Pilots have to undergo rigorous and extensive training in order to be licensed to fly. And pilots of all aircraft are held to the highest safety standards. This is because during the flight, pilots must take every precaution to ensure they are executing all tasks correctly. Not doing so could have fatal consequences.
When a pilot makes a mistake and fails to operate the plane or helicopter with the highest degree of care, that pilot puts not just him or herself in grave danger, but also any passengers and anyone on the ground below.
For example, in addition to operating the aircraft properly and in a proper condition (as in, not intoxicated or overtired), pilots must also evaluate their situations with the highest degree of care:
- Pilots must accurately evaluate the weather conditions in order to take necessary steps and precautions, such as in-flight de-icing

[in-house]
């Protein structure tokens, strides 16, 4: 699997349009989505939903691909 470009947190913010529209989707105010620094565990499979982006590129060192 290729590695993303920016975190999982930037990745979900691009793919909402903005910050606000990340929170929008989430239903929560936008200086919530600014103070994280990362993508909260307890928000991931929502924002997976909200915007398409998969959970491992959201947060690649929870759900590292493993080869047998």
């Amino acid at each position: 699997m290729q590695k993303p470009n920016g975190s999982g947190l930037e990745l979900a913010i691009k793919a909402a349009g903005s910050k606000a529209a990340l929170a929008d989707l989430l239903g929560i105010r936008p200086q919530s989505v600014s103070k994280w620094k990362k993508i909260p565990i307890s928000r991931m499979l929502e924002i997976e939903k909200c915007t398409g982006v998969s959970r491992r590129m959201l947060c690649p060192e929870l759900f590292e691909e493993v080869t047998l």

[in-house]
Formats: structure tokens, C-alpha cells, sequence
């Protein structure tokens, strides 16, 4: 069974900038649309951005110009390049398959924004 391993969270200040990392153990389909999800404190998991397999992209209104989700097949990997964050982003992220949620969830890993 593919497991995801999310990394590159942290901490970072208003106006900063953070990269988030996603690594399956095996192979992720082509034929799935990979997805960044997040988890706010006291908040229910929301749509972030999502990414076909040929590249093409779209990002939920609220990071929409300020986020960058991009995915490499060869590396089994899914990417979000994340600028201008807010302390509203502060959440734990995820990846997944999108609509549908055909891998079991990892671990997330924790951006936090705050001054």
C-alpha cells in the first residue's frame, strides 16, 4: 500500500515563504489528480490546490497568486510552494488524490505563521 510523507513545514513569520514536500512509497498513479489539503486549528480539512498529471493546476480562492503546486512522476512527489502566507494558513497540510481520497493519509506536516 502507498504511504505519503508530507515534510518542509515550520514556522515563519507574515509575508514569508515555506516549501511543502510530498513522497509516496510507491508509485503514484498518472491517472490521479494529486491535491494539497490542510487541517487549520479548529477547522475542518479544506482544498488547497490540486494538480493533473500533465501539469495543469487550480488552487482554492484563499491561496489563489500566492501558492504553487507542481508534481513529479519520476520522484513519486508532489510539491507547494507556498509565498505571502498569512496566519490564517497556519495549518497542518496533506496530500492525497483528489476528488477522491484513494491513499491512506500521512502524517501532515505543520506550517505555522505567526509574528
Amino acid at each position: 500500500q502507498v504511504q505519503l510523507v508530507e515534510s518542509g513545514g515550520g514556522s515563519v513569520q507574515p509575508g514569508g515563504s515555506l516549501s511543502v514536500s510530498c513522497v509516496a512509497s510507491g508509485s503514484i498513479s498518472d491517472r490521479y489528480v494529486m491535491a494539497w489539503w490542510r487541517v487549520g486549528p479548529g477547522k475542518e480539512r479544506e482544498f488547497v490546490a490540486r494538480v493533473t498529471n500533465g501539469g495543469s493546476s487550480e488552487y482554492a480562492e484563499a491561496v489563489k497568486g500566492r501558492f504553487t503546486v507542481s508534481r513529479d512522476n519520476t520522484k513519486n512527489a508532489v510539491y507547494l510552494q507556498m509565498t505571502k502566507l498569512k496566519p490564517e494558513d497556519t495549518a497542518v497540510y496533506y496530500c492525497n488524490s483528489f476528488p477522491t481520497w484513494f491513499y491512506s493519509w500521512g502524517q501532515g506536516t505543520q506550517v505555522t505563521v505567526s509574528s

- Pilots must accurately calculate the weight and load of the plane to ensure the aircraft remains balanced, upon takeoff and as fuel is burned and the weight of the load shifts
- Pilots must accurately assess the distance from objects or the ground – particularly during a landing, as a miscalculation could mean a serious crash
This means that they cannot make a mistake – no lights can be overlooked, no knobs can be left unturned, no warning signs can be ignored – the smallest misstep can mean an airborne vehicle can be grounded without warning or ability to stop it.